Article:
see no urgency go chase this down (option D is quite acceptable to me, and 
is a fairly insignificant bit of work for the app author).

> The second issue is with the assumption that for a particular 
> instance of an RDC, there would only need to be one config parsed. 
> This is fine if configs vary only by i18n (why would a user start in 
> spanish, then switch to english - good point).  But the implicit 
> assumption is that there is no _other_ reason that a config might 
> vary for a particular tag instance.  This assumption is built into 
> the implementation of every current RDC, meaning that an application 
> needing different behavior has to rewrite significant portions of the 
> RDC implementation.  Here's the specific example I'm talking about, 
> which I don't think is unrealistic.  In fact, it's one of our 
> application requirements.
> In addition to internationalization, we need to support voice input 
> with the option of falling back to pure DTMF input.  So for example, 
> if a user seems to be having trouble with voice input, or if they 
> request to switch into DTMF only (by pressing * for example, because 
> they have background noise, are from the bayou, etc) we disable voice 
> input and provide prompts for DTMF only.  In most cases this is as 
> simple as changing the prompts (config), though in cases where alpha 
> input is required, it's obviously more complex.  The issue is, the 
> same RDC instances will have different config values within a single 
> user's session.  Currently the RDCs can't support this.

I've always used voice + DTMF together. Its understandable that DTMF 
usually will be preferred by users in noisy situations, but I've never 
"turned off voice input" (I believe by that you mean disable the voice 
grammar, since if you mute the channel, you won't get DTMF input either, 
and likewise, if the channel is listening, you'll get voice too). Usually,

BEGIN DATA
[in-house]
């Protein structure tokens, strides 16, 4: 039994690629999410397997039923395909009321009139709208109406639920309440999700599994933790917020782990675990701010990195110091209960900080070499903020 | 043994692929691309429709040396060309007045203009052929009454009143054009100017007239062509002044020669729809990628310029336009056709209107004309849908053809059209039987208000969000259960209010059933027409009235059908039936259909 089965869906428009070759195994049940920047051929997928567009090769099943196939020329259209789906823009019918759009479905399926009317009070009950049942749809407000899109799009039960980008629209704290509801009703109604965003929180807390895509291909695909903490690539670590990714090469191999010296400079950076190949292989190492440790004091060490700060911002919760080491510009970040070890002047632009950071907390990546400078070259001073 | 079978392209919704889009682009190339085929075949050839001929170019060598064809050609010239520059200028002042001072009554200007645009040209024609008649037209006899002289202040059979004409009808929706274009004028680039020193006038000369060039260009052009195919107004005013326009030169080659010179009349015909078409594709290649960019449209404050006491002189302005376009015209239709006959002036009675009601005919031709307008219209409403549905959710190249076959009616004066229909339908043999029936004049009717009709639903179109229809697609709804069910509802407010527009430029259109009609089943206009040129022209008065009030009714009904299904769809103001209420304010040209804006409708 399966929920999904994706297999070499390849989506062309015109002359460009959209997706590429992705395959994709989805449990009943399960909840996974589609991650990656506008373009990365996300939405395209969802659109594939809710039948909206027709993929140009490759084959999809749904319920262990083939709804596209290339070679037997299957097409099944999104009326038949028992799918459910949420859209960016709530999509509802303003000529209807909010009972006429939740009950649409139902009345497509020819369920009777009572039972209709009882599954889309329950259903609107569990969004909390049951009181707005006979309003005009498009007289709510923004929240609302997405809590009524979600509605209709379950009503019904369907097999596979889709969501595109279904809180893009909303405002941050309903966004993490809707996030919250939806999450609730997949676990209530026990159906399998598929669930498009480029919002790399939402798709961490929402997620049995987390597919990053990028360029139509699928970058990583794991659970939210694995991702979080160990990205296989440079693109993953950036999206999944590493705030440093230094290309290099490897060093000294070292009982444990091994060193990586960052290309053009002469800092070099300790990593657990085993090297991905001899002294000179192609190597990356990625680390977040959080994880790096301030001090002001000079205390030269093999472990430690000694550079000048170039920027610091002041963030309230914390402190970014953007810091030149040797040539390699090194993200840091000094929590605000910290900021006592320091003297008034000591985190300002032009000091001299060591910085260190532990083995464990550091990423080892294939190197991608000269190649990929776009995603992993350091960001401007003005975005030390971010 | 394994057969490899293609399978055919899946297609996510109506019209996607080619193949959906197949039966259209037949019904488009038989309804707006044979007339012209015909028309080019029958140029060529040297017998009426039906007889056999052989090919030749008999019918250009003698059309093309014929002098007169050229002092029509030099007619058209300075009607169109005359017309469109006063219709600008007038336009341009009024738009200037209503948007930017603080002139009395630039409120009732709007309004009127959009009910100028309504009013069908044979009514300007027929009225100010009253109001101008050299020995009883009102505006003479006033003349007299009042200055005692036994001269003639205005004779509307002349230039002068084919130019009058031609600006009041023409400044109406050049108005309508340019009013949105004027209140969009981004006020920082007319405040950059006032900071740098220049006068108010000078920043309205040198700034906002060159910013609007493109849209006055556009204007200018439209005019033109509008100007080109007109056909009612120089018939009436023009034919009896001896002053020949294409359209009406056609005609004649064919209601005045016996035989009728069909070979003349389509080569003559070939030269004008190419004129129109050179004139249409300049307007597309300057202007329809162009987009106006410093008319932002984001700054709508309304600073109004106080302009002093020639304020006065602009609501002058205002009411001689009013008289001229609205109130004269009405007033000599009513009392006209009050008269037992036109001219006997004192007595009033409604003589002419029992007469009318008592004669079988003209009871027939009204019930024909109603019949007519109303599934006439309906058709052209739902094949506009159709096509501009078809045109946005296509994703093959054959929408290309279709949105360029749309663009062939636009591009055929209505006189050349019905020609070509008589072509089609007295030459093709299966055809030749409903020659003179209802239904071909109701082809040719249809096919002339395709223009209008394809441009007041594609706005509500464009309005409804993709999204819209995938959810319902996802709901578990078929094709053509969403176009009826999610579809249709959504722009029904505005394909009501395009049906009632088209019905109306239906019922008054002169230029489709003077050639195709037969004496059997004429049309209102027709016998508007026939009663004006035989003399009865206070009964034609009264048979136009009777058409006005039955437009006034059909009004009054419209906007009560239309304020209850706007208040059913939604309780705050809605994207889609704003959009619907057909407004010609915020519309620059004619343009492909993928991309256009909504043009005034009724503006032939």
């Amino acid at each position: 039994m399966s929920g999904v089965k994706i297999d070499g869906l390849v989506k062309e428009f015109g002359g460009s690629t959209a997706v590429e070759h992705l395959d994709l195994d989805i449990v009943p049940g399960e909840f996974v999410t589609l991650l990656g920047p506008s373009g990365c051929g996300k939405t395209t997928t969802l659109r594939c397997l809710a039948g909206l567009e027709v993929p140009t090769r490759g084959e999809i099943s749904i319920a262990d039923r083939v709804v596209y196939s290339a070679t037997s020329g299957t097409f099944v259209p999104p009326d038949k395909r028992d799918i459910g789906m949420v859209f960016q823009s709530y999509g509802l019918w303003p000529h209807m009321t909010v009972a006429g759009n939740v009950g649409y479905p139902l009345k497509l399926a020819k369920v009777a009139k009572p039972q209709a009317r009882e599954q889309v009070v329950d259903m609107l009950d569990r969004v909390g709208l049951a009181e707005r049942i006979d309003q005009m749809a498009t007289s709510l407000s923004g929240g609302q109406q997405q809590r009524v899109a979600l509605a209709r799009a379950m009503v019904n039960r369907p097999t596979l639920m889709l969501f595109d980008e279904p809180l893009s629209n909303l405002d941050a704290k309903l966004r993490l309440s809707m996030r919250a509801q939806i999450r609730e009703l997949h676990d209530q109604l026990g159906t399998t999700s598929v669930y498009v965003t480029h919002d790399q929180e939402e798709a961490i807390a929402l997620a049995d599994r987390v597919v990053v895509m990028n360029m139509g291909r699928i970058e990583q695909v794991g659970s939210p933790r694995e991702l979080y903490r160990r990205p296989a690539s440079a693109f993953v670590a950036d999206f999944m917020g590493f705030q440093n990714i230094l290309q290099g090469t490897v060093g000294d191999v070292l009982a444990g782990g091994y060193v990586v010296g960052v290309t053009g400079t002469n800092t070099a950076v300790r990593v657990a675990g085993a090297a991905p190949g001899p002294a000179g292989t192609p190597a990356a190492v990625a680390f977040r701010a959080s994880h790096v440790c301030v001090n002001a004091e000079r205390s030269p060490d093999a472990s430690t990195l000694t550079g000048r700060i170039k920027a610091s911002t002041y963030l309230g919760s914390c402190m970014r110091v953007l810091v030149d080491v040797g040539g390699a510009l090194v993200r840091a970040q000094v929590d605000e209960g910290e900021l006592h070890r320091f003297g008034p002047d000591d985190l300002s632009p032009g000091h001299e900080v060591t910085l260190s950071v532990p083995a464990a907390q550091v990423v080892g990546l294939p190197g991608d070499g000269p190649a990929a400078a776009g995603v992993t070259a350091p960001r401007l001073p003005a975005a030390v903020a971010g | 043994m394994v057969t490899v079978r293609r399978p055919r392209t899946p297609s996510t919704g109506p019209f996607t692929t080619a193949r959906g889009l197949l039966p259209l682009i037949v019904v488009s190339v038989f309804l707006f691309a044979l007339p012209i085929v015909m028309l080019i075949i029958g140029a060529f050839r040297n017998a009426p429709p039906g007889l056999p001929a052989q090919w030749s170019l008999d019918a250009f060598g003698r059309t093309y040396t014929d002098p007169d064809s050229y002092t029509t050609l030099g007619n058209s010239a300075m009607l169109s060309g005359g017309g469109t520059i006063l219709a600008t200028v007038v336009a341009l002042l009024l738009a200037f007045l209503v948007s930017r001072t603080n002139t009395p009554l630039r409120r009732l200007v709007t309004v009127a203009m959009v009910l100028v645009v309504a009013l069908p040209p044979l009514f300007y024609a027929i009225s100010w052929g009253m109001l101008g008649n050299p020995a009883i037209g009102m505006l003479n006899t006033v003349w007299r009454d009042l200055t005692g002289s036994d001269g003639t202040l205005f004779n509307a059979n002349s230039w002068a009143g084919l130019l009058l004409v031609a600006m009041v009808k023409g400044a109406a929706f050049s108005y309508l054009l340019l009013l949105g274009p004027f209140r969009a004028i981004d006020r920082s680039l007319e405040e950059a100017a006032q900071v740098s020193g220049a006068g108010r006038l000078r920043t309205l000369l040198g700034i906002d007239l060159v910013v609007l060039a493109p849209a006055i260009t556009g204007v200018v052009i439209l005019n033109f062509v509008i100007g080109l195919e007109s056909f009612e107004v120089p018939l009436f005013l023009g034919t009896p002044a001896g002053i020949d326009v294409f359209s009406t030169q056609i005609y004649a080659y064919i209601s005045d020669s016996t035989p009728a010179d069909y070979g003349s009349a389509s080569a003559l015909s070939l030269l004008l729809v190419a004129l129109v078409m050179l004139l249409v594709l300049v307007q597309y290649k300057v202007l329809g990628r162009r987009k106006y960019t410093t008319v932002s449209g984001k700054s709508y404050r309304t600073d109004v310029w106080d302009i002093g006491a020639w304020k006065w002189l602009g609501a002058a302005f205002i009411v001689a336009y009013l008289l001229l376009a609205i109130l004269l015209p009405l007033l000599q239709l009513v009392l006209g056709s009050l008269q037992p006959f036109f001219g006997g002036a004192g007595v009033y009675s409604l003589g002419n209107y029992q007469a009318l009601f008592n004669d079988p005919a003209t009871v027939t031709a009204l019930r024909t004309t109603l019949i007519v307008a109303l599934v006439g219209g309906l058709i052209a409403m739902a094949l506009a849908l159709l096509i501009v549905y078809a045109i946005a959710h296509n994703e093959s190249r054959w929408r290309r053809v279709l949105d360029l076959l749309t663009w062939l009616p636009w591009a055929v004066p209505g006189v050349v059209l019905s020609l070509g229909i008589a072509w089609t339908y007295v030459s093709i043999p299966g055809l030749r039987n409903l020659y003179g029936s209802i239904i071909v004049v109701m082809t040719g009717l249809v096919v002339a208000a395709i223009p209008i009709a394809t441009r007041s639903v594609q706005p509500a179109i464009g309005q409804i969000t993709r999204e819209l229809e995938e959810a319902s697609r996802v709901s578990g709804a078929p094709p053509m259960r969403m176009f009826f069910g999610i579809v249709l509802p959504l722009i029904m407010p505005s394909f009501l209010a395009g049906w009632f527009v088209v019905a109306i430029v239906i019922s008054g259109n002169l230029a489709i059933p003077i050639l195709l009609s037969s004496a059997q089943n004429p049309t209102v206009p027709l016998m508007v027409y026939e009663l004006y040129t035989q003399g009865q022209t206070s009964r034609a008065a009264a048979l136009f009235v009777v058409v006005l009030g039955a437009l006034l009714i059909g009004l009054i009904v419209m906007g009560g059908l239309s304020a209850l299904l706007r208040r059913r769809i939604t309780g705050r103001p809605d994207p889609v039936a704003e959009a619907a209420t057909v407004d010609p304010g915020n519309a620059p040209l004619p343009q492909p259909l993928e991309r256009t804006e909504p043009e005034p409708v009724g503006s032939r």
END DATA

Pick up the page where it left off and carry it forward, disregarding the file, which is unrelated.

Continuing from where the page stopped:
the config artifacts will look like:

Initial prompt: Please speak the amount or enter it using the buttons on 
your phone.
And, the third nomatch might be: Enter the amount using the buttons on 
your phone.

The Apache RDC distribution will give you a 80-20 when it comes to 
components. Its real job is to demonstrate the framework. If you want more 
from your components, you can always roll your own variants. Its a cut and 
paste job, grab the bit that initializes the config in the first request 
and paste it after the bit and retrieves the cached data model, 
understanding that there will be a performance penalty.

> If I understand this limitation correctly, the problem is that the 
> parsed config is stored in the stateMap by 'id' only.  This is where 
> the assumption that the config will only have one value is tied into 
> the implementation.  If instead it were stored in the stateMap under 
> the key 'id + config' this would not be a problem.  The same RDCs 
> would now support varying the prompts for whatever application- 
> specific needs, like in our example.

Changing configs has no connection with the stateMap. Those entries need 
to be keyed by RDC ids.

> Combined with the fix for i18n, this would allow the RDCs to be used 
> in more real-world applications than the current implementation allows.
> I'm looking forward to feedback on this.  I can take a stab at the 
> changes, but want to make sure that 1) I understand things correctly 
> and 2) any changes made are ones that we want to see in the RDCs at 
> large.  If #1 is the case I'll have to make these changes regardless, 
> but would prefer that the work not be duplicated, by me or anyone else.

Yes, duplication would be a waste :-) I think the first step here should 
be to author a helper tag (<rdc:fsm-run> is an example of a helper tag 
that most RDCs use in their tag impl) that will do the bit of initializing 
a data model, caching and retrieving it; and hence remove the redundancy 
that currently exists in every component's tag file (credits to my 
colleague, T V Raman, who first pointed this out in one of our 
discussions). If you do that, it will give us a single point in the distro 
where we can make changes such as the two you discuss here. That will give 
you some bang for your buck, and help mitigate the code bloat argument.


> Stu